LONDON, England (CNN) -- The British government on Monday said it would make a multi-billion investment in three of the country's major banks to help them through the "first financial crisis of the global age."
British Prime Minister Gordon Brown says the banks need the support of taxpayers.
The Treasury will pump $63 billion into the Royal Bank of Scotland, HBOS and Lloyds TSB.
"It is not just important to economists and financial experts. It's something that matters for every family and business in Britain," British Prime Minister Gordon Brown explained at a Monday news conference.
"In extraordinary times, with financial markets ceasing to work, the government cannot just leave people on their own to be buffeted about. For savers, for small businesses and for homeowners, we must in an uncertain and unstable world, be the rock of stability upon which British people can depend."
The banks have been battered in the global financial meltdown and the influx of funds is designed to stabilize their positions and boost the country's long-term economic outlook, the Treasury said. Watch more on the gold rush during the downturn »
Brown predicted other governments across Europe and the United States would take similar action to support banks in the coming days.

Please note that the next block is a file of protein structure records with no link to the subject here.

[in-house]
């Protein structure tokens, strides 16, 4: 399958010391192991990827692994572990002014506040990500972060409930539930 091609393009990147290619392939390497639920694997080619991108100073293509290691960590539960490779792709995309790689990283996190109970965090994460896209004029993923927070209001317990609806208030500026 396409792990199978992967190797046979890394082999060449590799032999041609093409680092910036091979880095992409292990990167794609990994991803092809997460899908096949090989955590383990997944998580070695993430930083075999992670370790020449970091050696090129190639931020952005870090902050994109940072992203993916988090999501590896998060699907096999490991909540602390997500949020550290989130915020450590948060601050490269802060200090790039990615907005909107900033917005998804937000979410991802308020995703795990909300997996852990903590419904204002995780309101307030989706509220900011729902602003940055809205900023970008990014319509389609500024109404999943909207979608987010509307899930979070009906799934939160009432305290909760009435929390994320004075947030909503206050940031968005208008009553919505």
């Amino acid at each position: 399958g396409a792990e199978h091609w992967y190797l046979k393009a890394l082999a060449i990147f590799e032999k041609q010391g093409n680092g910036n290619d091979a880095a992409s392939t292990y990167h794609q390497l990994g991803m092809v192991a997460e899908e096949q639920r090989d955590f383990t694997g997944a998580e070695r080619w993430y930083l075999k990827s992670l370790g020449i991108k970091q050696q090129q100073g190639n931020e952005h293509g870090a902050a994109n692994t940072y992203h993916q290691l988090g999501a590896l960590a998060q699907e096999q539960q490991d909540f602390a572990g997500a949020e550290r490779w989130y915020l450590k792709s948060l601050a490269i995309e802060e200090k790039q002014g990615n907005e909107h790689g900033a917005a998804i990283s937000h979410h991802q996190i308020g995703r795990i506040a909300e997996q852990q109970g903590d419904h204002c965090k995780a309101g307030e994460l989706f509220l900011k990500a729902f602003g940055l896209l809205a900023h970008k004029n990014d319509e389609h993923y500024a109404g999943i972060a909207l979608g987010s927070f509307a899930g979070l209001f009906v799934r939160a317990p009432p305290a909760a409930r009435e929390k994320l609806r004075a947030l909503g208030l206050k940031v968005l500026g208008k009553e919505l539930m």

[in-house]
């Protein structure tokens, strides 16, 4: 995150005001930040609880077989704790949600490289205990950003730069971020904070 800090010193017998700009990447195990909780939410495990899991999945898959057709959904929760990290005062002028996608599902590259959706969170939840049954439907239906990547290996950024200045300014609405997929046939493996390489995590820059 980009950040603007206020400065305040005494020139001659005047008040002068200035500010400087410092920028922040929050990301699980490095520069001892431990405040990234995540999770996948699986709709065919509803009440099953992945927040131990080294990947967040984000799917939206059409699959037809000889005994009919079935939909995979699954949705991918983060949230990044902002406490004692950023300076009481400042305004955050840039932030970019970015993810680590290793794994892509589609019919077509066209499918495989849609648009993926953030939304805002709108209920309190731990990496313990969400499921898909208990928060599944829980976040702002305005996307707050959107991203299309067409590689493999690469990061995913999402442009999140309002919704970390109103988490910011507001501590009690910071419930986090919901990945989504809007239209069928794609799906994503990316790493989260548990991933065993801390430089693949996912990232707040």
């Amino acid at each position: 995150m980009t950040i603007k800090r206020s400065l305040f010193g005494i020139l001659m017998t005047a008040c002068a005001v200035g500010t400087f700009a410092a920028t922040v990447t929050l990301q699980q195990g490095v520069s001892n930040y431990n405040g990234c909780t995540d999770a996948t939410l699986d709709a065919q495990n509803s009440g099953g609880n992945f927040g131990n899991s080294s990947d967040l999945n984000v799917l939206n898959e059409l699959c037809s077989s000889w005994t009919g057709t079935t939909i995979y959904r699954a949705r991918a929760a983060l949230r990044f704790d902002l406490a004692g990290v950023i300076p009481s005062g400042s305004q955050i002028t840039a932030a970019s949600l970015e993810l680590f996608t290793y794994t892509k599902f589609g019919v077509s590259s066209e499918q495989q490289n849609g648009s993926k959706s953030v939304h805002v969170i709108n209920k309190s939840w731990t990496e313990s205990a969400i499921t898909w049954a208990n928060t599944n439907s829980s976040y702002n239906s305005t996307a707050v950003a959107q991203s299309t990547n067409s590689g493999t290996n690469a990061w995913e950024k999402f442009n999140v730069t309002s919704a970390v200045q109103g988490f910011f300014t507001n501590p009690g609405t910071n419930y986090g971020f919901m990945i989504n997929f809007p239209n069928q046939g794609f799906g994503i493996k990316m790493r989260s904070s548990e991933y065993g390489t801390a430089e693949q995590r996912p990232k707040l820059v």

"This is the perhaps the first government to do what I believe a large number of governments are going to do over the next few days and it is about restoring trust and confidence in the banking system, which is absolutely essential for a banking system to flourish."
A fourth bank, Barclays, said it would forego the government program and raise $11 billion on its own, by selling new shares of preferred stock. Watch some Asian markets rise in Monday trade »
The government plan to back the banks was announced last week.
Asked if there is "a plan B" should this action not resolve the crisis, Brown said: "We will do whatever it takes to deal with this problem."
Brown said the global economy required a global framework for supervision.
"This is the first financial crisis of the global age," according to Brown.
"The prospects for the global economy over the next 20 years are very strong indeed," he suggested. "The world economy will double in size over the next 20 years."